arthur von ferrarıs
hungarıan orıentalıst paınter
Arthur Von Ferraris (1856 - c.1928)
Arthur von Ferraris was truly a citizen of the world at a time when that designation was relatively rare. He was born in 1856 in Galkovitz, Hungary, a small agricultural town. Like so many European regions in 1848, Hungary experienced a major reform movement—in this case to oust the longstanding Hapsburg rulers in Vienna.
Von Ferraris’ first move was to Vienna during his teenage years, where he was able to understand the language, and begin his art education. His first teacher was the Viennese artist, Joseph Matthaus, who specialized in portrait painting. Intriguingly, Matthaus had fought for reform in Vienna in October 1848, and had been sentenced to death for high treason. He was later pardoned and went on to establish a career painting the leaders of Austrian society. The young von Ferraris must have known of his mentor’s political activities—perhaps even supporting the same ideals. He did not stay long in Vienna however, leaving for Paris in 1876.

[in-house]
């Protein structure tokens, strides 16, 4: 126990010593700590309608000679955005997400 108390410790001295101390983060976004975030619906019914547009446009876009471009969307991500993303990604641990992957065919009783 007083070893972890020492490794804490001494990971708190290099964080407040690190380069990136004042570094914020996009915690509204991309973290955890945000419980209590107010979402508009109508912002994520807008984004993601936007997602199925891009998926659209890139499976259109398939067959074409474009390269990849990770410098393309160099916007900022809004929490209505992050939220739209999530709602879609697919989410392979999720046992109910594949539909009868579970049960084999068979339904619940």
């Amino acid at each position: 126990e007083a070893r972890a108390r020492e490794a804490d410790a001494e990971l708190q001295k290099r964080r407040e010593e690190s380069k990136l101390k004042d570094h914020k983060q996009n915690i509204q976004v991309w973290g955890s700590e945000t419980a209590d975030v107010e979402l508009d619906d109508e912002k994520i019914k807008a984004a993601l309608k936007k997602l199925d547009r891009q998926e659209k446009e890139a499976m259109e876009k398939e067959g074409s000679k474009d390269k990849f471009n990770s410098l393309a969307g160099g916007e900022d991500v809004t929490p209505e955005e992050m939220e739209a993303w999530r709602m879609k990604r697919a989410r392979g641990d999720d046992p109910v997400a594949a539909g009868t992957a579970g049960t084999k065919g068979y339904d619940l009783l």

After settling into life in Paris, von Ferraris studied with Jules Lefebvre at the Académie Julian, and then with Jean-Léon Gérôme at the Ecole des Beaux-Arts. Both these instructors were advocates of classical educational methods, teaching students to draw first, and then to paint. Von Ferraris’ earlier training in Vienna provided him with a solid foundation, facilitating his smooth progress through his studies at the Ecole. He began exhibiting at the Salon des Artistes Français in 1881, just a year after beginning his studies with Gérôme.
The next notable journey for von Ferraris began in the winter of 1884-85 when he traveled to Egypt with his friend, Ludwig Deutsch, an Austrian painter who was also living in Paris. Undoubtedly Gérôme encouraged the trip as he so often did when students expressed an interest in Orientalist imagery. By the late 1880s, von Ferraris had set up a studio with another Orientalist painter, Charles Wilda, on the Boulevard de Clichy.
Regrettably, the peripatetic nature of his work, combined with his natural wanderlust, has left some gaps in the history of von Ferraris’ life. Although there is documentation of his presence in 1920s Vienna, his death can only be dated to an unspecified time after 1928.